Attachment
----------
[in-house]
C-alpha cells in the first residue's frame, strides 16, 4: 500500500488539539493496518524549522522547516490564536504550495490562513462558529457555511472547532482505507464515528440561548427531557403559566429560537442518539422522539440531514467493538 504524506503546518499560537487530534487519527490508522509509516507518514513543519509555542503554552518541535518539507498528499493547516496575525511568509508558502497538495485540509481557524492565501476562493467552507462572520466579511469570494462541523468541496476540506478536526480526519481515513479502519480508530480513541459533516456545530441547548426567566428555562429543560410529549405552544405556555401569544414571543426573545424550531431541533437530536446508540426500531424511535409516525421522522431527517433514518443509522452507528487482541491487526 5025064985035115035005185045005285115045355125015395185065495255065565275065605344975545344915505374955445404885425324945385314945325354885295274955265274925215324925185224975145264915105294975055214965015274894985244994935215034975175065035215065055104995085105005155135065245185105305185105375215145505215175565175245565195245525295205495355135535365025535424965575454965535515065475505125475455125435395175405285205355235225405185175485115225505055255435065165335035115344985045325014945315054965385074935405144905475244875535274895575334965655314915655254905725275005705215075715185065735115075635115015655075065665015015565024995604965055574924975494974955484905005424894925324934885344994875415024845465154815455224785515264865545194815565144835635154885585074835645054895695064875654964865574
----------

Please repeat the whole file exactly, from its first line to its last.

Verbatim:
[in-house]
C-alpha cells in the first residue's frame, strides 16, 4: 500500500488539539493496518524549522522547516490564536504550495490562513462558529457555511472547532482505507464515528440561548427531557403559566429560537442518539422522539440531514467493538 504524506503546518499560537487530534487519527490508522509509516507518514513543519509555542503554552518541535518539507498528499493547516496575525511568509508558502497538495485540509481557524492565501476562493467552507462572520466579511469570494462541523468541496476540506478536526480526519481515513479502519480508530480513541459533516456545530441547548426567566428555562429543560410529549405552544405556555401569544414571543426573545424550531431541533437530536446508540426500531424511535409516525421522522431527517433514518443509522452507528487482541491487526 5025064985035115035005185045005285115045355125015395185065495255065565275065605344975545344915505374955445404885425324945385314945325354885295274955265274925215324925185224975145264915105294975055214965015274894985244994935215034975175065035215065055104995085105005155135065245185105305185105375215145505215175565175245565195245525295205495355135535365025535424965575454965535515065475505125475455125435395175405285205355235225405185175485115225505055255435065165335035115344985045325014945315054965385074935405144905475244875535274895575334965655314915655254905725275005705215075715185065735115075635115015655075065665015015565024995604965055574924975494974955484905005424894925324934885344994875415024845465154815455224785515264865545194815565144835635154885585074835645054895695064875654964865574